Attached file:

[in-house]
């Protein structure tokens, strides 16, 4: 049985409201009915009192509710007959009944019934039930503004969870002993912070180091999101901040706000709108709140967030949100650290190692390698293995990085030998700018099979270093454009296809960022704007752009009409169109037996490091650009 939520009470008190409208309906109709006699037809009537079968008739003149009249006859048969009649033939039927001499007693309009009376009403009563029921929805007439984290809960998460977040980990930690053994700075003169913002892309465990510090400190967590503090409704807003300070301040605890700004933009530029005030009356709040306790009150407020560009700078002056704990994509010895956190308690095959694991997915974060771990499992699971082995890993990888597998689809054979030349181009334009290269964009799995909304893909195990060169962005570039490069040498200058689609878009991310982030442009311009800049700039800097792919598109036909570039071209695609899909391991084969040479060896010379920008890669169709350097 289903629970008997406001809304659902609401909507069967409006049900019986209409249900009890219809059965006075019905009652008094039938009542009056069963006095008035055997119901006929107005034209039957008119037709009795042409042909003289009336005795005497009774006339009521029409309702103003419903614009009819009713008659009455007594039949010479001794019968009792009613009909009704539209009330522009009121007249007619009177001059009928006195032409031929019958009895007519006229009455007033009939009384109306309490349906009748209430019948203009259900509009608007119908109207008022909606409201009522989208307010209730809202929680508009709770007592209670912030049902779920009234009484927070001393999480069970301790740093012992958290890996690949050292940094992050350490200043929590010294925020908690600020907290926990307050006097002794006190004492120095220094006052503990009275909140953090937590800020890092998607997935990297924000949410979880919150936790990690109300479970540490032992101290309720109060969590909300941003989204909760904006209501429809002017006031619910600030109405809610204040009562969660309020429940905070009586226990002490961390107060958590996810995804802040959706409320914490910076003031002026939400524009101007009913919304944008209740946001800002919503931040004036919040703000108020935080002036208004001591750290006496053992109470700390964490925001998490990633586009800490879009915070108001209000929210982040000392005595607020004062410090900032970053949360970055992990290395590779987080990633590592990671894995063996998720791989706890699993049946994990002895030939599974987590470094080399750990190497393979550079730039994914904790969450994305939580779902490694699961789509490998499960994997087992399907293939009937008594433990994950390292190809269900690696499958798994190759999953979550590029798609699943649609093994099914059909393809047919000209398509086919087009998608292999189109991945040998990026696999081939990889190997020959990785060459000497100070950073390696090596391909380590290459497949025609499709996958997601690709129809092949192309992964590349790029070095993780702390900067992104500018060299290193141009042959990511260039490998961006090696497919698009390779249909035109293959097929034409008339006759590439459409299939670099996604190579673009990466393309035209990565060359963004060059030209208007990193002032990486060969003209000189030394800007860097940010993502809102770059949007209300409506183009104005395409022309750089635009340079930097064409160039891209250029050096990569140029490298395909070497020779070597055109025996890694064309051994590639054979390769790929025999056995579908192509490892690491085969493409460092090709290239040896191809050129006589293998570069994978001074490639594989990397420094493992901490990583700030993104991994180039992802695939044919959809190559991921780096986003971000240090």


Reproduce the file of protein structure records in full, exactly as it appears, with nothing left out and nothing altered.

[in-house]
């Protein structure tokens, strides 16, 4: 049985409201009915009192509710007959009944019934039930503004969870002993912070180091999101901040706000709108709140967030949100650290190692390698293995990085030998700018099979270093454009296809960022704007752009009409169109037996490091650009 939520009470008190409208309906109709006699037809009537079968008739003149009249006859048969009649033939039927001499007693309009009376009403009563029921929805007439984290809960998460977040980990930690053994700075003169913002892309465990510090400190967590503090409704807003300070301040605890700004933009530029005030009356709040306790009150407020560009700078002056704990994509010895956190308690095959694991997915974060771990499992699971082995890993990888597998689809054979030349181009334009290269964009799995909304893909195990060169962005570039490069040498200058689609878009991310982030442009311009800049700039800097792919598109036909570039071209695609899909391991084969040479060896010379920008890669169709350097 289903629970008997406001809304659902609401909507069967409006049900019986209409249900009890219809059965006075019905009652008094039938009542009056069963006095008035055997119901006929107005034209039957008119037709009795042409042909003289009336005795005497009774006339009521029409309702103003419903614009009819009713008659009455007594039949010479001794019968009792009613009909009704539209009330522009009121007249007619009177001059009928006195032409031929019958009895007519006229009455007033009939009384109306309490349906009748209430019948203009259900509009608007119908109207008022909606409201009522989208307010209730809202929680508009709770007592209670912030049902779920009234009484927070001393999480069970301790740093012992958290890996690949050292940094992050350490200043929590010294925020908690600020907290926990307050006097002794006190004492120095220094006052503990009275909140953090937590800020890092998607997935990297924000949410979880919150936790990690109300479970540490032992101290309720109060969590909300941003989204909760904006209501429809002017006031619910600030109405809610204040009562969660309020429940905070009586226990002490961390107060958590996810995804802040959706409320914490910076003031002026939400524009101007009913919304944008209740946001800002919503931040004036919040703000108020935080002036208004001591750290006496053992109470700390964490925001998490990633586009800490879009915070108001209000929210982040000392005595607020004062410090900032970053949360970055992990290395590779987080990633590592990671894995063996998720791989706890699993049946994990002895030939599974987590470094080399750990190497393979550079730039994914904790969450994305939580779902490694699961789509490998499960994997087992399907293939009937008594433990994950390292190809269900690696499958798994190759999953979550590029798609699943649609093994099914059909393809047919000209398509086919087009998608292999189109991945040998990026696999081939990889190997020959990785060459000497100070950073390696090596391909380590290459497949025609499709996958997601690709129809092949192309992964590349790029070095993780702390900067992104500018060299290193141009042959990511260039490998961006090696497919698009390779249909035109293959097929034409008339006759590439459409299939670099996604190579673009990466393309035209990565060359963004060059030209208007990193002032990486060969003209000189030394800007860097940010993502809102770059949007209300409506183009104005395409022309750089635009340079930097064409160039891209250029050096990569140029490298395909070497020779070597055109025996890694064309051994590639054979390769790929025999056995579908192509490892690491085969493409460092090709290239040896191809050129006589293998570069994978001074490639594989990397420094493992901490990583700030993104991994180039992802695939044919959809190559991921780096986003971000240090």